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Mazda Raceway Laguna Seca is an 11-turn, 2.238-mile jewel of a road course on California’s beautiful central coast. It is widely hailed as one of the top ten traditional road courses in the world
As of 2001, the legal name is Mazda Raceway Laguna Seca. Please refer to the correct name when referencing the race track in your stories. Default is Mazda Raceway (Laguna Seca is the name of the recreational facility).
Mazda Raceway Laguna Seca is a non-profit organization run by the Sports Car Racing Association of the Monterey Peninsula (SCRAMP). Each year SCRAMP donates approximately $250,000 to charities and groups in the area. Along with these donations it is estimated that Mazda Raceway Laguna Seca brings in about $120 million dollars to the local economy as a result of its major annual events.
The Monterey Peninsula’s love affair with world-class racing traces its beginnings to the inaugural running of the Pebble Beach Road Races in 1950. Those sports car events quickly outgrew the public roads of the Del Monte Forest and a beautiful new road racing facility was born on November 9, 1957.
Since then, Monterey has been visited by some of the most prestigious racers in history: Roger Penske, Dan Gurney, Parnelli Jones, Kenny Roberts, Bobby Rahal, Wayne Rainey and Valentino Rossi to name a few. The late 1960s and 70’s may be remembered as the “Can-Am Years,” but it was also the debut of Trans Am, IMSA and AMA motorcycles. CART Indy Car racing and Grand Prix Motorcycling put their stamp on the track in the 80s and 90s. In the 2000s, the huge evolution of MotoGP created a phenomenal global following for the track.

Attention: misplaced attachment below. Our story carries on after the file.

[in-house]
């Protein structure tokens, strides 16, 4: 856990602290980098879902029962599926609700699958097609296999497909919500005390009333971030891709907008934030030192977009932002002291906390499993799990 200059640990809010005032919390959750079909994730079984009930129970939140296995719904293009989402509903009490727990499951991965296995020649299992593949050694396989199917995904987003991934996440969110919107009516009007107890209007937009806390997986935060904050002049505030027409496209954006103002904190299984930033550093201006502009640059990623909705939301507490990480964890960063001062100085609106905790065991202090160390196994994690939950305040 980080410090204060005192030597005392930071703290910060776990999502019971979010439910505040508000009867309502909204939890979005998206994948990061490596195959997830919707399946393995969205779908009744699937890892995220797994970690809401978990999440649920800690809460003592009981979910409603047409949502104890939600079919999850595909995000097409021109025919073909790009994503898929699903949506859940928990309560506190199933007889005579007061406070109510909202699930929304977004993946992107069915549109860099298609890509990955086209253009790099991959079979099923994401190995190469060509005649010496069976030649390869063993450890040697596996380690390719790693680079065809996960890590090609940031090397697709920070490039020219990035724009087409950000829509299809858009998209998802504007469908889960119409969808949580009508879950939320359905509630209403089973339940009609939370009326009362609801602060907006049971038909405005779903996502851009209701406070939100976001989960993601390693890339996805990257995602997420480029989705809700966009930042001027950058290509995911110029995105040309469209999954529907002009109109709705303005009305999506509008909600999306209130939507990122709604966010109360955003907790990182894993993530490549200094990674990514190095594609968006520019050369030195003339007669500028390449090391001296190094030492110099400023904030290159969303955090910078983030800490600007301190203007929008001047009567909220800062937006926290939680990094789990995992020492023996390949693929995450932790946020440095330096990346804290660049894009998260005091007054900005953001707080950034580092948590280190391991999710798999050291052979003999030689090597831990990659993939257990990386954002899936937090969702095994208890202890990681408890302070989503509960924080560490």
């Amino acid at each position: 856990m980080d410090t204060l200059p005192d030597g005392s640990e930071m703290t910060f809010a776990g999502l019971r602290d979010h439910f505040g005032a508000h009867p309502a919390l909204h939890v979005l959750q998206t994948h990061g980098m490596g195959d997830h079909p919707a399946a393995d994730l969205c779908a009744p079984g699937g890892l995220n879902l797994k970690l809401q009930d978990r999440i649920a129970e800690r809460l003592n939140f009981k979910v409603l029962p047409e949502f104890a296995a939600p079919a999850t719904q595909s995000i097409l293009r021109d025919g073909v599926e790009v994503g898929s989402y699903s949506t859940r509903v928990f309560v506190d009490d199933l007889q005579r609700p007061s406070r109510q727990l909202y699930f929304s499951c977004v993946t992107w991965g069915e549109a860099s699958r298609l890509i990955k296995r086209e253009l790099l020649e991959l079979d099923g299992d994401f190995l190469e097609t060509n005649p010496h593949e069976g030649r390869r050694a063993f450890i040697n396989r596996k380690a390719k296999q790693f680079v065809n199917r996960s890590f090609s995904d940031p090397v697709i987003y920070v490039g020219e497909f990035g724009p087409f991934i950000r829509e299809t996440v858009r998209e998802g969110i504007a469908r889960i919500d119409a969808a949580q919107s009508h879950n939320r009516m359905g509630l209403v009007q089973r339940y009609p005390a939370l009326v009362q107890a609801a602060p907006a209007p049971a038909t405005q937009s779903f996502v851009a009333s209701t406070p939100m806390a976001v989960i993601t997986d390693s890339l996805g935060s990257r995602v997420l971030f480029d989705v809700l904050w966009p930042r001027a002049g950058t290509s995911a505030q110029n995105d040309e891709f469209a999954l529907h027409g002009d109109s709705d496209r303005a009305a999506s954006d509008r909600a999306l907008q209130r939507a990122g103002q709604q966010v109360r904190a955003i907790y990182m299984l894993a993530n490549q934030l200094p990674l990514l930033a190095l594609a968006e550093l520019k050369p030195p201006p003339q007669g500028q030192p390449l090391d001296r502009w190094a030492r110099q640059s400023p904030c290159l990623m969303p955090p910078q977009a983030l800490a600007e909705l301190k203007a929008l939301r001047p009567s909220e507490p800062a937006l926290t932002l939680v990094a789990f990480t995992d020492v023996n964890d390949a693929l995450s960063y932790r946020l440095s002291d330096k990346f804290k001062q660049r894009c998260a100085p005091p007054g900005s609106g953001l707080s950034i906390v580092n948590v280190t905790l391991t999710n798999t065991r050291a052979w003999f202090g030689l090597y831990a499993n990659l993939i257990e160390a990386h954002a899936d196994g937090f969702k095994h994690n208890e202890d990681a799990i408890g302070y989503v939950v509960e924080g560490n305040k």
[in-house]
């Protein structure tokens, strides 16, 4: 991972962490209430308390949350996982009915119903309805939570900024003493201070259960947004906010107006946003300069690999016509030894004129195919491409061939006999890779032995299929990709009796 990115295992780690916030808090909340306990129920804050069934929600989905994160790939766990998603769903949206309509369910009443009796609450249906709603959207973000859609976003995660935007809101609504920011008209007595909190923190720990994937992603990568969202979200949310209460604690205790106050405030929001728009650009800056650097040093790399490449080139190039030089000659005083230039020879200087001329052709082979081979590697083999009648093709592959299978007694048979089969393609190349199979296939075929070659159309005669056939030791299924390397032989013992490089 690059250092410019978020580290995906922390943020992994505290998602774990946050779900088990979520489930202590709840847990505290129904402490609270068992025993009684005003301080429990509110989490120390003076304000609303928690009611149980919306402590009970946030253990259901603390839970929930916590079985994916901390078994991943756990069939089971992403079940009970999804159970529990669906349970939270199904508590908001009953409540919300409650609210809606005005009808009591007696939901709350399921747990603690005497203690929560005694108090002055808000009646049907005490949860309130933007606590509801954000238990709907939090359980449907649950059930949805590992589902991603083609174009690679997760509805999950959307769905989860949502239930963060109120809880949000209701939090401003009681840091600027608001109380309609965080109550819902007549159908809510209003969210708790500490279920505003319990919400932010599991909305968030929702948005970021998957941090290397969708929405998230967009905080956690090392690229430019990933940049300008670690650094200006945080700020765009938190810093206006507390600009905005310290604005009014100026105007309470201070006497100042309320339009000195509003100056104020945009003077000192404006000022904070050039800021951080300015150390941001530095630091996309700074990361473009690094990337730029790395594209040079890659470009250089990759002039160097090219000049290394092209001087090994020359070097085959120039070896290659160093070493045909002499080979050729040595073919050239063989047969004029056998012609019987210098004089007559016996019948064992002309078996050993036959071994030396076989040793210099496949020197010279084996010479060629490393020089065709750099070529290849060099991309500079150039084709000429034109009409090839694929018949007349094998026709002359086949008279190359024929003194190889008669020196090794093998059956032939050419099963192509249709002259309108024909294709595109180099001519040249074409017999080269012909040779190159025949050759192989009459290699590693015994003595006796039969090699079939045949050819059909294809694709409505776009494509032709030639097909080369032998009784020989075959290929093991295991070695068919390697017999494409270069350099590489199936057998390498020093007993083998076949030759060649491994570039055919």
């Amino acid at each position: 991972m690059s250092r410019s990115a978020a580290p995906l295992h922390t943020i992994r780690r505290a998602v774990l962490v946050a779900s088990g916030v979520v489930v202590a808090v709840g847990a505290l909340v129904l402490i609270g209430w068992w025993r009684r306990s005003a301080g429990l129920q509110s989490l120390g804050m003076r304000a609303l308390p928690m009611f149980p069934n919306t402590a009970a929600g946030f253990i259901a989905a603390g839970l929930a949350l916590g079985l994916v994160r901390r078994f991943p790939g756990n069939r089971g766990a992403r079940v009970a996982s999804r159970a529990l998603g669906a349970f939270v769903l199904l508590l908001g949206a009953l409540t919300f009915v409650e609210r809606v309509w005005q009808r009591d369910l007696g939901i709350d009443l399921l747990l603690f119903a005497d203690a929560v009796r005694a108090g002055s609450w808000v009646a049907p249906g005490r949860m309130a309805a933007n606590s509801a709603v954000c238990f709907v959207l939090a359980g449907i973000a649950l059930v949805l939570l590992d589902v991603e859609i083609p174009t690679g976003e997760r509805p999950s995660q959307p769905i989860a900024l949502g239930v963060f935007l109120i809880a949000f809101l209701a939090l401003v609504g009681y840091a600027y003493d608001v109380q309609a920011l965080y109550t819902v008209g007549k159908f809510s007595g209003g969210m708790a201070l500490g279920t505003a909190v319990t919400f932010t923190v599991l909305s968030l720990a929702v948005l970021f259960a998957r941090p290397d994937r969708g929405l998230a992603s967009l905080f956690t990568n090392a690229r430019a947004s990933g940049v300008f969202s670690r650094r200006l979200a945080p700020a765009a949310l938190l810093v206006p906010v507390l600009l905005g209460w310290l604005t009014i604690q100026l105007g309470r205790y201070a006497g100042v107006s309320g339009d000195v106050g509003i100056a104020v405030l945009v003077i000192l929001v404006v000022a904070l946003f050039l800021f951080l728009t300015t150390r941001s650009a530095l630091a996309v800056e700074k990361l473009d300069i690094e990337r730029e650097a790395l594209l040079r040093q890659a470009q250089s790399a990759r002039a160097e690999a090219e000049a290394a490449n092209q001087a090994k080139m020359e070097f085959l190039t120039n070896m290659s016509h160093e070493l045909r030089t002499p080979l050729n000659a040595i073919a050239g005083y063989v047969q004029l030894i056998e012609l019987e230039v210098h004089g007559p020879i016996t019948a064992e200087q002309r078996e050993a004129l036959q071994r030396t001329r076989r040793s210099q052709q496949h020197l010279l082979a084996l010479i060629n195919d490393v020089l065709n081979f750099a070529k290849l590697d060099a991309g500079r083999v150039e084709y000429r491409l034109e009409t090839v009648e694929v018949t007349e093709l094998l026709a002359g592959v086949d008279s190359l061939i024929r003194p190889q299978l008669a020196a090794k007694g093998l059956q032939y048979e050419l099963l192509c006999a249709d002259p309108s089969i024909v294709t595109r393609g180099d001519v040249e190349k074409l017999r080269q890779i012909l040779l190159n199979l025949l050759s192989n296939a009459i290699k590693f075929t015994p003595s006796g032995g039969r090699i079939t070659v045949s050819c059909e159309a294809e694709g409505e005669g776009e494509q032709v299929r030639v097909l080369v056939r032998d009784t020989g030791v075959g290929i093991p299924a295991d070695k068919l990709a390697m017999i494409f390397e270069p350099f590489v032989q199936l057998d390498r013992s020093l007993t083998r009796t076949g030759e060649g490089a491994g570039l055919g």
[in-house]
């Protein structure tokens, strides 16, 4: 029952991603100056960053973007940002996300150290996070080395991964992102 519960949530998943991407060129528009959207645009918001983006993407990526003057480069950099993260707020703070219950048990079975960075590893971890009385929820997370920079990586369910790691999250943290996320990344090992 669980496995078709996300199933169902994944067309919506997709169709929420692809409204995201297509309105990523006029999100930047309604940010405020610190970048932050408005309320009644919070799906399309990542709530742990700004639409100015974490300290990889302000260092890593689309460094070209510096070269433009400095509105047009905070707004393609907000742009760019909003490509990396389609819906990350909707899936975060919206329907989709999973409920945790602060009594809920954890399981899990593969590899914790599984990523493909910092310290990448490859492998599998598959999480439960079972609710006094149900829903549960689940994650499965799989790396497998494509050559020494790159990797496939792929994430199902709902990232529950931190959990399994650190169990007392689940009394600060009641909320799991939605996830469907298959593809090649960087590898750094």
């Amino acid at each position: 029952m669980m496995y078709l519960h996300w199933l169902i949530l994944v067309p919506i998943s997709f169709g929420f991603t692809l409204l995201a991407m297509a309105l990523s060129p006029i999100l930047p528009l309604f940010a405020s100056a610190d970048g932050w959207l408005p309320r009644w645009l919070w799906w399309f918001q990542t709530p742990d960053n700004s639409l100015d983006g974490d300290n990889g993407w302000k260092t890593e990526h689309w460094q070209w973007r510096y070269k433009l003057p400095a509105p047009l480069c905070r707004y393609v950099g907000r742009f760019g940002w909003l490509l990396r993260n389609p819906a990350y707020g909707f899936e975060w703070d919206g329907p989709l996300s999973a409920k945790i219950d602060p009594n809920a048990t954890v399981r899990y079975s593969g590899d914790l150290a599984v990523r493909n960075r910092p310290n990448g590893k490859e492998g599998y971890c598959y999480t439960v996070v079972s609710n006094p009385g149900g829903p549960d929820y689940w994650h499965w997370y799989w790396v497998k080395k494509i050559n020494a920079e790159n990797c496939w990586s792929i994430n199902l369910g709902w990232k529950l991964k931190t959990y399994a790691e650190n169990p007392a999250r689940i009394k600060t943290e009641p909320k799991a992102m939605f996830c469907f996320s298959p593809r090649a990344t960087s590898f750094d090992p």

Today, Mazda Raceway Laguna Seca hosts five world-class race weekends each season, with elite road racing series from around the world visiting the Monterey Peninsula every year.
While the track is a favorite of racers and fans worldwide, many focus on one specific section – officially Turns 8 and 8A or, more commonly, The Corkscrew.
The Corkscrew is one-of-a-kind in motorsports and here is what makes the hard-left, hard-right combination so spectacular:
At the apex to Turn 8 (the lefthander and entry to The Corkscrew), the elevation change is a 12% drop.
By the time a race car reaches the apex of Turn 8A (the righthander), the elevation is at its steepest – an 18% drop.
The Corkscrew drops 59 feet between the entrance of Turn 8 to the exit of Turn 8A – the equivalent of a 5 1⁄2 story drop – in only 450 feet of track length.
From Turn 8 to Turn 9, the elevation falls 109 feet, or just over 10 stories
On August 20, 2006, Toyota F1 test driver Ricardo Zonta set a new lap record of 1’06.039. The previous record time was 1’07.722, set by Helio Castroneves in a Penske Champ Car during the 2000 CART Honda Grand Prix of Monterey. The record was re-taken by a Champ Car on March 10, 2007 by Sébastien Bourdais, who lapped in 1’05.880 during Champ Car Spring Training.
Since Zonta’s time and Bourdais’ times were set during an exhibition and testing (respectively) and official records can only be set in race conditions, either in qualifying or during a race, they are unofficial times. The official record remains 1:07.722 set by Helio Castroneves in qualifying for the 2000 race.